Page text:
The two most commonly mentioned values are that occupation is essential for health and the concept of holism. However, there have been some dissenting voices. Mocellin in particular advocated abandoning the notion of health through occupation as obsolete in the modern world and questioned the appropriateness of advocating holism when practice rarely supports it. The values formulated by the American Association of Occupational Therapists have also been critiqued as being therapist centred and not reflecting the modern reality of multicultural practice.
Central to the philosophy of occupational therapy is the concept of occupational performance. In considering occupational performance the therapist must consider the many factors which comprise overall performance. This concept is made more tangible using models such as the person-environment-occupation model proposed by Law et al. (1996). This approach highlights the importance of satisfactions in one's occupations, broadening the aim of occupational therapy beyond the mere completion of tasks to the holistic achievement of personal wellbeing.
In recent times occupational therapists have challenged themselves to think more broadly about the potential scope of the profession, and expanded it to include working with groups experiencing occupational deprivation which stems from sources other than disability. Examples of new and emerging practice areas would include therapists working with refugees, and with people experiencing homelessness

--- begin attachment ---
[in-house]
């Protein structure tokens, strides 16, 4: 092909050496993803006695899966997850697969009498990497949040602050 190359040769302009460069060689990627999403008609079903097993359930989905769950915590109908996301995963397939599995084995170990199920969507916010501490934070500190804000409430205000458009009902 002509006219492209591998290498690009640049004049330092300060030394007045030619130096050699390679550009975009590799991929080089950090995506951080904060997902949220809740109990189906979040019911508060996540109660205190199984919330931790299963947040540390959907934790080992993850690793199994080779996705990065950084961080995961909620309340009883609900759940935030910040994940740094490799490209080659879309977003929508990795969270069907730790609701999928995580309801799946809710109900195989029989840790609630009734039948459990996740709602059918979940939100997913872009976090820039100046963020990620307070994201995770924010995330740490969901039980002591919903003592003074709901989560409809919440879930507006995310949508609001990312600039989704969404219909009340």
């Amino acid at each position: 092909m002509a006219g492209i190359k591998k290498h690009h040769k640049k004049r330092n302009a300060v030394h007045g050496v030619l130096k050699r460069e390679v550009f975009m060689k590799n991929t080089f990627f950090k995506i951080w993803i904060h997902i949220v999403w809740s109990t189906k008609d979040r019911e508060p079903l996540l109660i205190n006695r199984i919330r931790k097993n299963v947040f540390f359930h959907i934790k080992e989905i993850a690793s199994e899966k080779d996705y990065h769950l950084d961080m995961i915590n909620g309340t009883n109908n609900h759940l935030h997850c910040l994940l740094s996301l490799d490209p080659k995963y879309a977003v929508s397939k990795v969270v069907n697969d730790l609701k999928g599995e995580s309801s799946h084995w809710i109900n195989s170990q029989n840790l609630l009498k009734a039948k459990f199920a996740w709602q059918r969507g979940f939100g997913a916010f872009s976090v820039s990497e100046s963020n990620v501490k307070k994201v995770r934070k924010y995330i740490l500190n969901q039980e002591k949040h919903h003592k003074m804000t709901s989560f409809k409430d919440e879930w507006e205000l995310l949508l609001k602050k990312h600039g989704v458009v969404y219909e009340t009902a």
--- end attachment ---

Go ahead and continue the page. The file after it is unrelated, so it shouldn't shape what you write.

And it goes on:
Occupation, occupational form and performance
Occupation is the dynamic relationship between the occupational form and occupational performance.
Many people see the term occupation as a job one does. However, the meaning of occupation is seen in a much wider context by an Occupational Therapist. A human being can be engaged in a wide range of occupations: leisure, self-care or educational activities are just a few examples of occupation.
Wu and Lin (2010) stated that the occupational form was the “...objective pre-existing structure or environmental context that elicits or guides subsequent human performance”. The occupational form consists of objective features. These may include materials, human context and socio-cultural dimensions.
Occupational performance is the active voluntary human doing of the occupational form.
Occupational therapy process
An Occupational Therapist works systematically through a sequence of actions known as the occupational therapy process. There are several versions of this process as described by numerous writers. Creek (2003) has sought to provide a comprehensive version based on extensive research. This version has 11 stages, which for the experienced therapist may not be linear in nature. The stages are:
- Information gathering
- Initial assessment
- Needs identification/problem formation
- Goal setting
- Action planning
- Ongoing assessment and revision of action